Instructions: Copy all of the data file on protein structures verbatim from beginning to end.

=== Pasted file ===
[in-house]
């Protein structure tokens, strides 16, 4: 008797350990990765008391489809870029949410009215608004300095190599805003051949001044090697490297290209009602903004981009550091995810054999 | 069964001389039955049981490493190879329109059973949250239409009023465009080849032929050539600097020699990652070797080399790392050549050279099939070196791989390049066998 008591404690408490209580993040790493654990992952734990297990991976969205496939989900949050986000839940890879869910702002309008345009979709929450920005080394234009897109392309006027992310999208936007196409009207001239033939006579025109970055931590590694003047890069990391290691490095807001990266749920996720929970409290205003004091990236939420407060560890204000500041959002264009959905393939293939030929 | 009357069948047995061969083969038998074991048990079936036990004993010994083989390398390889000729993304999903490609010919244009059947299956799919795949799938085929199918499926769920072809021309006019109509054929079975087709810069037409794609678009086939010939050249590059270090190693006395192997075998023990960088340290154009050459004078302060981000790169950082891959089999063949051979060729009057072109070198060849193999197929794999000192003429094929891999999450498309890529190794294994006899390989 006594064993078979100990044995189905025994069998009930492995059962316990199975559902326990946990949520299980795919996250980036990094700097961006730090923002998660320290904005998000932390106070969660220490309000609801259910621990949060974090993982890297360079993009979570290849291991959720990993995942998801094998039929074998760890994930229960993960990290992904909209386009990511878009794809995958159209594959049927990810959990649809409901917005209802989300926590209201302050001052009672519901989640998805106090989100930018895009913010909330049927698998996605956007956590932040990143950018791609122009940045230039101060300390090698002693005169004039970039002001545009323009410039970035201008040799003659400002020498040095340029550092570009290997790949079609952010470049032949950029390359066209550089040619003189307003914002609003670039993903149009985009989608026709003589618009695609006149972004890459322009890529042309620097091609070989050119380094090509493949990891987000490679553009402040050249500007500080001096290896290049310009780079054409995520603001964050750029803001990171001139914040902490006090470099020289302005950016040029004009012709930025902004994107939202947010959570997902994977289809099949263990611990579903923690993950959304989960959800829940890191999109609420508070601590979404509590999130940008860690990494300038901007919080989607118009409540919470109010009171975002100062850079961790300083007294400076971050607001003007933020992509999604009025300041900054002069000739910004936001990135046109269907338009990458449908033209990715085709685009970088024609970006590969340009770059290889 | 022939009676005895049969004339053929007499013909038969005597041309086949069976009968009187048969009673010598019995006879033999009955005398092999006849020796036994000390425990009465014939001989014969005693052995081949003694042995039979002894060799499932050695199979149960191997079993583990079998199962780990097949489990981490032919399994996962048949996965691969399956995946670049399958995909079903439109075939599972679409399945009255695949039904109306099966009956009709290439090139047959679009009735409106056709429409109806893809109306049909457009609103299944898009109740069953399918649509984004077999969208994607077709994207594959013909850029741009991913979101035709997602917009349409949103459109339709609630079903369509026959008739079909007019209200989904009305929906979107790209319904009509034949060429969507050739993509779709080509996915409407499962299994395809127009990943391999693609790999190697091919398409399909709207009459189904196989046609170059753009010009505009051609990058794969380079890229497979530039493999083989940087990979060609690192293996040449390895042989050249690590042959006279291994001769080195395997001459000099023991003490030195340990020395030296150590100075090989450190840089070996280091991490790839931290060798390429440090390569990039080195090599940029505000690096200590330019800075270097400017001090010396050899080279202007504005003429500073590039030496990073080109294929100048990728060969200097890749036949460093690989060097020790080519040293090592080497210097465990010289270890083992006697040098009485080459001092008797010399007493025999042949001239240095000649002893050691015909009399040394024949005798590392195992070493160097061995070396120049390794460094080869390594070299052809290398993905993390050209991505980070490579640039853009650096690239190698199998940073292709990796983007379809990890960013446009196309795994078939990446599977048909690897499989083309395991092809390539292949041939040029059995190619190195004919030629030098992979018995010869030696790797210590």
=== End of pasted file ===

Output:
[in-house]
């Protein structure tokens, strides 16, 4: 008797350990990765008391489809870029949410009215608004300095190599805003051949001044090697490297290209009602903004981009550091995810054999 | 069964001389039955049981490493190879329109059973949250239409009023465009080849032929050539600097020699990652070797080399790392050549050279099939070196791989390049066998 008591404690408490209580993040790493654990992952734990297990991976969205496939989900949050986000839940890879869910702002309008345009979709929450920005080394234009897109392309006027992310999208936007196409009207001239033939006579025109970055931590590694003047890069990391290691490095807001990266749920996720929970409290205003004091990236939420407060560890204000500041959002264009959905393939293939030929 | 009357069948047995061969083969038998074991048990079936036990004993010994083989390398390889000729993304999903490609010919244009059947299956799919795949799938085929199918499926769920072809021309006019109509054929079975087709810069037409794609678009086939010939050249590059270090190693006395192997075998023990960088340290154009050459004078302060981000790169950082891959089999063949051979060729009057072109070198060849193999197929794999000192003429094929891999999450498309890529190794294994006899390989 006594064993078979100990044995189905025994069998009930492995059962316990199975559902326990946990949520299980795919996250980036990094700097961006730090923002998660320290904005998000932390106070969660220490309000609801259910621990949060974090993982890297360079993009979570290849291991959720990993995942998801094998039929074998760890994930229960993960990290992904909209386009990511878009794809995958159209594959049927990810959990649809409901917005209802989300926590209201302050001052009672519901989640998805106090989100930018895009913010909330049927698998996605956007956590932040990143950018791609122009940045230039101060300390090698002693005169004039970039002001545009323009410039970035201008040799003659400002020498040095340029550092570009290997790949079609952010470049032949950029390359066209550089040619003189307003914002609003670039993903149009985009989608026709003589618009695609006149972004890459322009890529042309620097091609070989050119380094090509493949990891987000490679553009402040050249500007500080001096290896290049310009780079054409995520603001964050750029803001990171001139914040902490006090470099020289302005950016040029004009012709930025902004994107939202947010959570997902994977289809099949263990611990579903923690993950959304989960959800829940890191999109609420508070601590979404509590999130940008860690990494300038901007919080989607118009409540919470109010009171975002100062850079961790300083007294400076971050607001003007933020992509999604009025300041900054002069000739910004936001990135046109269907338009990458449908033209990715085709685009970088024609970006590969340009770059290889 | 022939009676005895049969004339053929007499013909038969005597041309086949069976009968009187048969009673010598019995006879033999009955005398092999006849020796036994000390425990009465014939001989014969005693052995081949003694042995039979002894060799499932050695199979149960191997079993583990079998199962780990097949489990981490032919399994996962048949996965691969399956995946670049399958995909079903439109075939599972679409399945009255695949039904109306099966009956009709290439090139047959679009009735409106056709429409109806893809109306049909457009609103299944898009109740069953399918649509984004077999969208994607077709994207594959013909850029741009991913979101035709997602917009349409949103459109339709609630079903369509026959008739079909007019209200989904009305929906979107790209319904009509034949060429969507050739993509779709080509996915409407499962299994395809127009990943391999693609790999190697091919398409399909709207009459189904196989046609170059753009010009505009051609990058794969380079890229497979530039493999083989940087990979060609690192293996040449390895042989050249690590042959006279291994001769080195395997001459000099023991003490030195340990020395030296150590100075090989450190840089070996280091991490790839931290060798390429440090390569990039080195090599940029505000690096200590330019800075270097400017001090010396050899080279202007504005003429500073590039030496990073080109294929100048990728060969200097890749036949460093690989060097020790080519040293090592080497210097465990010289270890083992006697040098009485080459001092008797010399007493025999042949001239240095000649002893050691015909009399040394024949005798590392195992070493160097061995070396120049390794460094080869390594070299052809290398993905993390050209991505980070490579640039853009650096690239190698199998940073292709990796983007379809990890960013446009196309795994078939990446599977048909690897499989083309395991092809390539292949041939040029059995190619190195004919030629030098992979018995010869030696790797210590």